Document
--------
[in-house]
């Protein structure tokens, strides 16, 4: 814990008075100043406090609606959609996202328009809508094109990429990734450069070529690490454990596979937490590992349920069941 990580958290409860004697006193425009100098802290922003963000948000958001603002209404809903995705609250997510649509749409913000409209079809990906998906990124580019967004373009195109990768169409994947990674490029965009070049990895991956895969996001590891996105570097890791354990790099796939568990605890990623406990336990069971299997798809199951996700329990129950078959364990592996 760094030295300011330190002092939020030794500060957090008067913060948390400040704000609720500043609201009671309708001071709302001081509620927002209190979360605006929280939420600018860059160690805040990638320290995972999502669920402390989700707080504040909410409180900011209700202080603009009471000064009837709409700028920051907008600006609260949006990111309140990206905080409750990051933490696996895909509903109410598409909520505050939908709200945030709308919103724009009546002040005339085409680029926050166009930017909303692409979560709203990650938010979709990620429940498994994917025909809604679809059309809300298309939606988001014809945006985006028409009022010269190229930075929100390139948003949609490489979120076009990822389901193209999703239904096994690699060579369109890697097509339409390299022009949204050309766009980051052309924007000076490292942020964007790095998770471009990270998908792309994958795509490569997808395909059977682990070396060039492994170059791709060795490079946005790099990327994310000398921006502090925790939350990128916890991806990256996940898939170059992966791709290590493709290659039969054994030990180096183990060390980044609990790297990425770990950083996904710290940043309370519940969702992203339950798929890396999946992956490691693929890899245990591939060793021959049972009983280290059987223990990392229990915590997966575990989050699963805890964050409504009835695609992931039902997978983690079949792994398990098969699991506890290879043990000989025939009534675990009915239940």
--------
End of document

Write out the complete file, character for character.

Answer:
[in-house]
């Protein structure tokens, strides 16, 4: 814990008075100043406090609606959609996202328009809508094109990429990734450069070529690490454990596979937490590992349920069941 990580958290409860004697006193425009100098802290922003963000948000958001603002209404809903995705609250997510649509749409913000409209079809990906998906990124580019967004373009195109990768169409994947990674490029965009070049990895991956895969996001590891996105570097890791354990790099796939568990605890990623406990336990069971299997798809199951996700329990129950078959364990592996 760094030295300011330190002092939020030794500060957090008067913060948390400040704000609720500043609201009671309708001071709302001081509620927002209190979360605006929280939420600018860059160690805040990638320290995972999502669920402390989700707080504040909410409180900011209700202080603009009471000064009837709409700028920051907008600006609260949006990111309140990206905080409750990051933490696996895909509903109410598409909520505050939908709200945030709308919103724009009546002040005339085409680029926050166009930017909303692409979560709203990650938010979709990620429940498994994917025909809604679809059309809300298309939606988001014809945006985006028409009022010269190229930075929100390139948003949609490489979120076009990822389901193209999703239904096994690699060579369109890697097509339409390299022009949204050309766009980051052309924007000076490292942020964007790095998770471009990270998908792309994958795509490569997808395909059977682990070396060039492994170059791709060795490079946005790099990327994310000398921006502090925790939350990128916890991806990256996940898939170059992966791709290590493709290659039969054994030990180096183990060390980044609990790297990425770990950083996904710290940043309370519940969702992203339950798929890396999946992956490691693929890899245990591939060793021959049972009983280290059987223990990392229990915590997966575990989050699963805890964050409504009835695609992931039902997978983690079949792994398990098969699991506890290879043990000989025939009534675990009915239940």